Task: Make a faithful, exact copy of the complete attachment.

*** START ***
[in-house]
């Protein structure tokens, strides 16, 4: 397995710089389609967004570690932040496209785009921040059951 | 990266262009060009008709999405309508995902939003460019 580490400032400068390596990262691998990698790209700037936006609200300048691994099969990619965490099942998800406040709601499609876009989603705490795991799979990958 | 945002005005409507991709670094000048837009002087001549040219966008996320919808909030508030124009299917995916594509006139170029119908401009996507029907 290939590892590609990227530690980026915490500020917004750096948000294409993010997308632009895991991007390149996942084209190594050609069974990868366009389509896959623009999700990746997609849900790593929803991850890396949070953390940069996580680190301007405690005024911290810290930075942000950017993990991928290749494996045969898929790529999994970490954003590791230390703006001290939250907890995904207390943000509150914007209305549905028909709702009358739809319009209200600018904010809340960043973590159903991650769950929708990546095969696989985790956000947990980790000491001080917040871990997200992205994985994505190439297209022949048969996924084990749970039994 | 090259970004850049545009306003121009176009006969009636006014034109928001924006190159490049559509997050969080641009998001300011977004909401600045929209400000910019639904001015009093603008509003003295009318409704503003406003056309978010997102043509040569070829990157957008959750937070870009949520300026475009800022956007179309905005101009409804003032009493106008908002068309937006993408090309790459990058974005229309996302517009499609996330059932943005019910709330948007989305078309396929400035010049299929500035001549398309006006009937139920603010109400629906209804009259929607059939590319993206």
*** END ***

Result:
[in-house]
């Protein structure tokens, strides 16, 4: 397995710089389609967004570690932040496209785009921040059951 | 990266262009060009008709999405309508995902939003460019 580490400032400068390596990262691998990698790209700037936006609200300048691994099969990619965490099942998800406040709601499609876009989603705490795991799979990958 | 945002005005409507991709670094000048837009002087001549040219966008996320919808909030508030124009299917995916594509006139170029119908401009996507029907 290939590892590609990227530690980026915490500020917004750096948000294409993010997308632009895991991007390149996942084209190594050609069974990868366009389509896959623009999700990746997609849900790593929803991850890396949070953390940069996580680190301007405690005024911290810290930075942000950017993990991928290749494996045969898929790529999994970490954003590791230390703006001290939250907890995904207390943000509150914007209305549905028909709702009358739809319009209200600018904010809340960043973590159903991650769950929708990546095969696989985790956000947990980790000491001080917040871990997200992205994985994505190439297209022949048969996924084990749970039994 | 090259970004850049545009306003121009176009006969009636006014034109928001924006190159490049559509997050969080641009998001300011977004909401600045929209400000910019639904001015009093603008509003003295009318409704503003406003056309978010997102043509040569070829990157957008959750937070870009949520300026475009800022956007179309905005101009409804003032009493106008908002068309937006993408090309790459990058974005229309996302517009499609996330059932943005019910709330948007989305078309396929400035010049299929500035001549398309006006009937139920603010109400629906209804009259929607059939590319993206």